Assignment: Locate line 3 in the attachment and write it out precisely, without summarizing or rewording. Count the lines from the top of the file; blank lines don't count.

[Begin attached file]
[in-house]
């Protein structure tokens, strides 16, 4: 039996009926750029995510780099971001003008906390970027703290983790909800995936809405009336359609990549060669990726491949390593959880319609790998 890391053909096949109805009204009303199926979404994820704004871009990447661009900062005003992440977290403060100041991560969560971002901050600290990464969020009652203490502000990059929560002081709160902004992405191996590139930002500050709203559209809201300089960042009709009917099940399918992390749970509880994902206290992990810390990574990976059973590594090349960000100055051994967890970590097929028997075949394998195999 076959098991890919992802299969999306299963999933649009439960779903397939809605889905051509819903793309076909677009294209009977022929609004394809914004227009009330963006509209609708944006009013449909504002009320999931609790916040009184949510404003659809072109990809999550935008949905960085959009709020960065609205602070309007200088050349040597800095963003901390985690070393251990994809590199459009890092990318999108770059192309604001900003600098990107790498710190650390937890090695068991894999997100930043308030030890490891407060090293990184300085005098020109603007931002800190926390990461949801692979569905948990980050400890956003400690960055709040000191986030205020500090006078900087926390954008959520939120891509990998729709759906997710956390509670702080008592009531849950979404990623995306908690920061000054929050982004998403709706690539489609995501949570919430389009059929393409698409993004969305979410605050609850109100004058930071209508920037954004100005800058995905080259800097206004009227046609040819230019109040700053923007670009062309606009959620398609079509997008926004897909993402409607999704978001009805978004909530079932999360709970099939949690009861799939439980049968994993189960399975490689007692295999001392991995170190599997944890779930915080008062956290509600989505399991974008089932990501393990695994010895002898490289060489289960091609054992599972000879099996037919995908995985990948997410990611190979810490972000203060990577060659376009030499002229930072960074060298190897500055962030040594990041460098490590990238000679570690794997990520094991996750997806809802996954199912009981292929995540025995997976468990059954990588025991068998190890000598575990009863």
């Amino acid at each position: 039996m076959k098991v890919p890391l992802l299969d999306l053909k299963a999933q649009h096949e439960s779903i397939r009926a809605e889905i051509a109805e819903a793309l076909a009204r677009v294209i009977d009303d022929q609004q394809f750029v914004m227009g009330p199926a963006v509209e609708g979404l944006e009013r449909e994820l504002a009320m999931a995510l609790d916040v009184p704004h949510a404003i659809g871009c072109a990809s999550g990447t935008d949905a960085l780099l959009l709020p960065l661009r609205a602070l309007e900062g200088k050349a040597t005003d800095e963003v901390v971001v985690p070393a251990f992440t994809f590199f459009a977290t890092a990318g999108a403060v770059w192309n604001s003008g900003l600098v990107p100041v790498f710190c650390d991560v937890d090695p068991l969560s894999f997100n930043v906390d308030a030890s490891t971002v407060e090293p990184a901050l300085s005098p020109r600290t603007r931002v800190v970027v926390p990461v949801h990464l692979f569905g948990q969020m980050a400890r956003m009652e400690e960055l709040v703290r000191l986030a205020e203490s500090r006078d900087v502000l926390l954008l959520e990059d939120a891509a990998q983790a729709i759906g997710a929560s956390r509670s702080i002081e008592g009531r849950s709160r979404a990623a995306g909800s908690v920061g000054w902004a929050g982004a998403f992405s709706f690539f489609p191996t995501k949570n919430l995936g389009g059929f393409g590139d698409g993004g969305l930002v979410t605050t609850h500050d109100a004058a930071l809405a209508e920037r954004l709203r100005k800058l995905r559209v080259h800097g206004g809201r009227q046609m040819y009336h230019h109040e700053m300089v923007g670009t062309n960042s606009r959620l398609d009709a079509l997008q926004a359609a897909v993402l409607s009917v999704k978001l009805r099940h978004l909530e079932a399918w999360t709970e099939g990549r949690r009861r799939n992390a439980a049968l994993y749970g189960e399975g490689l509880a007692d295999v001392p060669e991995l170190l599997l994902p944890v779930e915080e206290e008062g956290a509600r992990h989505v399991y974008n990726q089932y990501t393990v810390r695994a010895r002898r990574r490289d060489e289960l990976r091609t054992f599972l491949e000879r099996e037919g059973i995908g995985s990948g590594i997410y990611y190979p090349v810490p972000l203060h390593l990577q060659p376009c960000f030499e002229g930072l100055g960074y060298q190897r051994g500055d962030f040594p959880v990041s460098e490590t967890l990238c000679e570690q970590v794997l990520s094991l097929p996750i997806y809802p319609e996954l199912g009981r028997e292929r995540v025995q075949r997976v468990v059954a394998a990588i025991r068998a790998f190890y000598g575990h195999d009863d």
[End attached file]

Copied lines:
């Amino acid at each position: 039996m076959k098991v890919p890391l992802l299969d999306l053909k299963a999933q649009h096949e439960s779903i397939r009926a809605e889905i051509a109805e819903a793309l076909a009204r677009v294209i009977d009303d022929q609004q394809f750029v914004m227009g009330p199926a963006v509209e609708g979404l944006e009013r449909e994820l504002a009320m999931a995510l609790d916040v009184p704004h949510a404003i659809g871009c072109a990809s999550g990447t935008d949905a960085l780099l959009l709020p960065l661009r609205a602070l309007e900062g200088k050349a040597t005003d800095e963003v901390v971001v985690p070393a251990f992440t994809f590199f459009a977290t890092a990318g999108a403060v770059w192309n604001s003008g900003l600098v990107p100041v790498f710190c650390d991560v937890d090695p068991l969560s894999f997100n930043v906390d308030a030890s490891t971002v407060e090293p990184a901050l300085s005098p020109r600290t603007r931002v800190v970027v926390p990461v949801h990464l692979f569905g948990q969020m980050a400890r956003m009652e400690e960055l709040v703290r000191l986030a205020e203490s500090r006078d900087v502000l926390l954008l959520e990059d939120a891509a990998q983790a729709i759906g997710a929560s956390r509670s702080i002081e008592g009531r849950s709160r979404a990623a995306g909800s908690v920061g000054w902004a929050g982004a998403f992405s709706f690539f489609p191996t995501k949570n919430l995936g389009g059929f393409g590139d698409g993004g969305l930002v979410t605050t609850h500050d109100a004058a930071l809405a209508e920037r954004l709203r100005k800058l995905r559209v080259h800097g206004g809201r009227q046609m040819y009336h230019h109040e700053m300089v923007g670009t062309n960042s606009r959620l398609d009709a079509l997008q926004a359609a897909v993402l409607s009917v999704k978001l009805r099940h978004l909530e079932a399918w999360t709970e099939g990549r949690r009861r799939n992390a439980a049968l994993y749970g189960e399975g490689l509880a007692d295999v001392p060669e991995l170190l599997l994902p944890v779930e915080e206290e008062g956290a509600r992990h989505v399991y974008n990726q089932y990501t393990v810390r695994a010895r002898r990574r490289d060489e289960l990976r091609t054992f599972l491949e000879r099996e037919g059973i995908g995985s990948g590594i997410y990611y190979p090349v810490p972000l203060h390593l990577q060659p376009c960000f030499e002229g930072l100055g960074y060298q190897r051994g500055d962030f040594p959880v990041s460098e490590t967890l990238c000679e570690q970590v794997l990520s094991l097929p996750i997806y809802p319609e996954l199912g009981r028997e292929r995540v025995q075949r997976v468990v059954a394998a990588i025991r068998a790998f190890y000598g575990h195999d009863d």